Buzzy Equals Bland: Why Buzzwords Should be Banned from Marketing


What’s the buzz on buzzwords?

Too many trendy words and over-hyped catch phrases makes for meaningless ‘me too’ marketing. Words like “innovative”, “authentic” and “out-of-the-box” at one time or another became so overused that their meaning got lost.

There is nothing innovative about using ‘innovative’ to describe your business. Chances are if you need to reassure your audience of your ‘authenticity’ then you need to do a morality check. And if the most ‘out-of-the-box’ thing you can say about your company is to use that catch phrase of days gone by, best to stay in the box.

The best-case scenario you come across at as corporate copycats who are unable to come up with their own creative marketing. The worst is that your buzzy buzzwords make for bland and boring marketing that confuses rather than inspires your target audience.

Does Your Marketing Pass the Buzzword Test?

#1: Does It Say Something? A sure sign of buzzwords is marketing that says nothing or what it says can be said about almost any business. Take this gem: “Innovative Solutions for Business”. It could apply to printers or consulting or almost anything that solves any of the zillions of problems, big or small, that businesses encounter.

#2: Does It Sound Like Everyone Else? The reason “Out of the Box” anything became meaningless is everyone was using it. Literally no one was spending any time in the box, according to the marketing. Everyone was running around outside the dang box doing everything BUT being original.

#3: Is It Easily Understandable? The trouble with buzzwords is they tend to rely on the meaning behind the buzzword, making it complete gibberish those not-in-the-know (which tends to be the majority of people as buzzwords tend to be industry-specific or insular).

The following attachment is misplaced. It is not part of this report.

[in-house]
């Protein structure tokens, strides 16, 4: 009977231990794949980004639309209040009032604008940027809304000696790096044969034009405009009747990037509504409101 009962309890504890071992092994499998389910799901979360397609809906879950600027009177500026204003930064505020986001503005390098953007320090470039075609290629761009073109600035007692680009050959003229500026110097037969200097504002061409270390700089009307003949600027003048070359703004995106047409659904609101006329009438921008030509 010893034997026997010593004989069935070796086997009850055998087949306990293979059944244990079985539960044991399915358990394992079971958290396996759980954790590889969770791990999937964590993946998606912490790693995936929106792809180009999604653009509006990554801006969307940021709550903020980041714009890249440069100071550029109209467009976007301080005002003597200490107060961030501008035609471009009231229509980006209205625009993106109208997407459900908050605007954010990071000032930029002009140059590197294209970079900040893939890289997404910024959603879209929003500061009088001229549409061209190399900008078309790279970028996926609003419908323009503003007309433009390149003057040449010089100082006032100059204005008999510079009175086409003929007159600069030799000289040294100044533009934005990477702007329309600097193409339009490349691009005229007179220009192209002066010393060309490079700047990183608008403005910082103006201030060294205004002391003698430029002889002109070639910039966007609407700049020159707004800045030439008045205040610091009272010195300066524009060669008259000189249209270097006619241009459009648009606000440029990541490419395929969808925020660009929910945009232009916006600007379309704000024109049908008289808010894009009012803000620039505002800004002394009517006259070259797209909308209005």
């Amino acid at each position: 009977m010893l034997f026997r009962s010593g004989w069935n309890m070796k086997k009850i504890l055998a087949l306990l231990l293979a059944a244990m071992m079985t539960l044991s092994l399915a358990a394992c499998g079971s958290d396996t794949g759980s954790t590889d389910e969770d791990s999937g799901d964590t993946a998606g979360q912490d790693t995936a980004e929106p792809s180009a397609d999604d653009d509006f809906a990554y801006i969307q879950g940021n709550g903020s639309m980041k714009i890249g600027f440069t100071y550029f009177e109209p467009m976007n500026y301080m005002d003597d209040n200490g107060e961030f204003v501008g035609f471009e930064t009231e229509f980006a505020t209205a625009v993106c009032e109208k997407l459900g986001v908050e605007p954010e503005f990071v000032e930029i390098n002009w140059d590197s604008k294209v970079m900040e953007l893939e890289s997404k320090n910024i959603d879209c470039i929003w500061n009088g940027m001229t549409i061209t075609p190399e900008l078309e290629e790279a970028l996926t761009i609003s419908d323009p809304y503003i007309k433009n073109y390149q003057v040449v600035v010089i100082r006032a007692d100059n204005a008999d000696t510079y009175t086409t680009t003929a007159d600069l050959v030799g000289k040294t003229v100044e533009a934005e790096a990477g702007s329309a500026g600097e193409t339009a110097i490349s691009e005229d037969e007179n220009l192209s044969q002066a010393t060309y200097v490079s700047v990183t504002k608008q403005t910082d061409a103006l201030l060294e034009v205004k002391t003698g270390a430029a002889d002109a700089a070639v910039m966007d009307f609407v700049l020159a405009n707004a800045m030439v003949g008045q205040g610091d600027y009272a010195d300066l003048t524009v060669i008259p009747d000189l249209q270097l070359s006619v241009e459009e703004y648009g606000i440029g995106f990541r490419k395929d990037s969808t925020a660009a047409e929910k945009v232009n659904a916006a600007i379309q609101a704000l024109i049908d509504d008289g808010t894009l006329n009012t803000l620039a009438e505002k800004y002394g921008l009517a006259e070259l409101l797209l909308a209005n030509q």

A Final Word on Buzzwords…

The best approach to creating compelling marketing is to start by simply explaining what you do, how you do it and why it matters to your target audience in plain old boring English. No fuss. No frills. And definitely no buzzwords. From there, add a bit of flourish and flare, but never sacrifice the core message.

Think of your core message as what you would share with your target audience if they were sitting across the table from you at a local coffee shop because chances are you would never say something as vague and meaningless as “We offer innovative solutions for business”.


About Author

Carla Young, Publisher If there’s living proof that women can have it all – and then some – it’s Carla Young. Building her multiple businesses on a virtual work-at-home model, Carla is an inspiration to other mothers who want to start a lifestyle business. During her early days as a mom entrepreneur, Carla made every single mistake in the book (and a few new ones for good measure). Realizing that “doing it all” was unhealthy and unsustainable, Carla started by getting organized to the extreme, developing support systems for both her work and family. After other mothers started asking how they too could enjoy her lifestyle, Carla launched to support moms at work, at home and at play (because every mommy deserves a little me-time)!


  1. Very good point, Carla. I love the post. You can even read every mission statement and would find a bunch of words and phrases that sounds like every other company.

  2. Agreed. I use these when helping clients with their identities, especially the business cards. Between b.s. job titles and bogus taglines, will the customer have a clue who you are, what you can do, or how you can help THEM? If the answer is no, it’s way to much buzz. FWIW.

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